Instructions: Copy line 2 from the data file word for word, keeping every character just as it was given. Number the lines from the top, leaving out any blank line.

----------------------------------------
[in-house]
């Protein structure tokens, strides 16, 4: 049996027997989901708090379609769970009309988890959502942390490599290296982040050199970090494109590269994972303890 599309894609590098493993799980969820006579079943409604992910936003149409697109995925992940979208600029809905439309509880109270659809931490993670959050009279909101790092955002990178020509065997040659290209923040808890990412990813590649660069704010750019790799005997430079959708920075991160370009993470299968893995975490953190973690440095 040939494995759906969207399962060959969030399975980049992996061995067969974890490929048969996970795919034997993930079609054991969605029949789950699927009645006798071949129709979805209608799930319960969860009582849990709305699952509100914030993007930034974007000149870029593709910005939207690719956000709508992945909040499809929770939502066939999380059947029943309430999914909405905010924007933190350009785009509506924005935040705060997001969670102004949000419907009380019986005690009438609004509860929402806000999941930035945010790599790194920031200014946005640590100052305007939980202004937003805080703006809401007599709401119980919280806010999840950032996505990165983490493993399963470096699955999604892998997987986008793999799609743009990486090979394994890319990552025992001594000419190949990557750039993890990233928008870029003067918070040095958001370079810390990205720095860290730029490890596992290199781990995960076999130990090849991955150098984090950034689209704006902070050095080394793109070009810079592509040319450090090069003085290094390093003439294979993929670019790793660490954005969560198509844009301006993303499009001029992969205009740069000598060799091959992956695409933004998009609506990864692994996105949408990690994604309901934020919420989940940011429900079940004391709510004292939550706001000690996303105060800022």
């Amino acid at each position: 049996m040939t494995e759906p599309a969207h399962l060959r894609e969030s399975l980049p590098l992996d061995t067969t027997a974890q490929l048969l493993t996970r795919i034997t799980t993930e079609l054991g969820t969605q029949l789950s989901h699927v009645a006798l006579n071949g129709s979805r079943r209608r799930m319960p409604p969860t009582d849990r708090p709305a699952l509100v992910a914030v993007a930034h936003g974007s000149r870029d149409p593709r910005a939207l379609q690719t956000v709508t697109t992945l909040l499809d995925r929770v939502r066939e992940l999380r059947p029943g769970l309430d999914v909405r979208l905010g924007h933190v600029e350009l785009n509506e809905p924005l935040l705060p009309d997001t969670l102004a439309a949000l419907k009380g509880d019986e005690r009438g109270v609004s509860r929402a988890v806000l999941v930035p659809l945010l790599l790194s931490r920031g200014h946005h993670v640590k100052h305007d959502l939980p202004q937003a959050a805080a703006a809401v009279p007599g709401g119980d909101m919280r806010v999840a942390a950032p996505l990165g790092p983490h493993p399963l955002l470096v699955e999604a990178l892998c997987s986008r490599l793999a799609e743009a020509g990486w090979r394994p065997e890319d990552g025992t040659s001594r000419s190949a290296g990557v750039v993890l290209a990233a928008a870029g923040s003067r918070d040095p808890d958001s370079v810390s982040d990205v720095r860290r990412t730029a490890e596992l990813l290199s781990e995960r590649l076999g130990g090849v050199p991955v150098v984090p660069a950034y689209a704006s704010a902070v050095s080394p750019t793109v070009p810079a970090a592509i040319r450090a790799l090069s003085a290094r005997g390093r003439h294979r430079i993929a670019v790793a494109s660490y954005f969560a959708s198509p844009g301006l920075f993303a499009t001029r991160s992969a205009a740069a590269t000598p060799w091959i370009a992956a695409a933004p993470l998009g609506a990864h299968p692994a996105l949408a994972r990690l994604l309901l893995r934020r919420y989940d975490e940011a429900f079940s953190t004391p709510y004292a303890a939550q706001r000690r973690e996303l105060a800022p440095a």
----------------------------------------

């Protein structure tokens, strides 16, 4: 049996027997989901708090379609769970009309988890959502942390490599290296982040050199970090494109590269994972303890 599309894609590098493993799980969820006579079943409604992910936003149409697109995925992940979208600029809905439309509880109270659809931490993670959050009279909101790092955002990178020509065997040659290209923040808890990412990813590649660069704010750019790799005997430079959708920075991160370009993470299968893995975490953190973690440095 040939494995759906969207399962060959969030399975980049992996061995067969974890490929048969996970795919034997993930079609054991969605029949789950699927009645006798071949129709979805209608799930319960969860009582849990709305699952509100914030993007930034974007000149870029593709910005939207690719956000709508992945909040499809929770939502066939999380059947029943309430999914909405905010924007933190350009785009509506924005935040705060997001969670102004949000419907009380019986005690009438609004509860929402806000999941930035945010790599790194920031200014946005640590100052305007939980202004937003805080703006809401007599709401119980919280806010999840950032996505990165983490493993399963470096699955999604892998997987986008793999799609743009990486090979394994890319990552025992001594000419190949990557750039993890990233928008870029003067918070040095958001370079810390990205720095860290730029490890596992290199781990995960076999130990090849991955150098984090950034689209704006902070050095080394793109070009810079592509040319450090090069003085290094390093003439294979993929670019790793660490954005969560198509844009301006993303499009001029992969205009740069000598060799091959992956695409933004998009609506990864692994996105949408990690994604309901934020919420989940940011429900079940004391709510004292939550706001000690996303105060800022």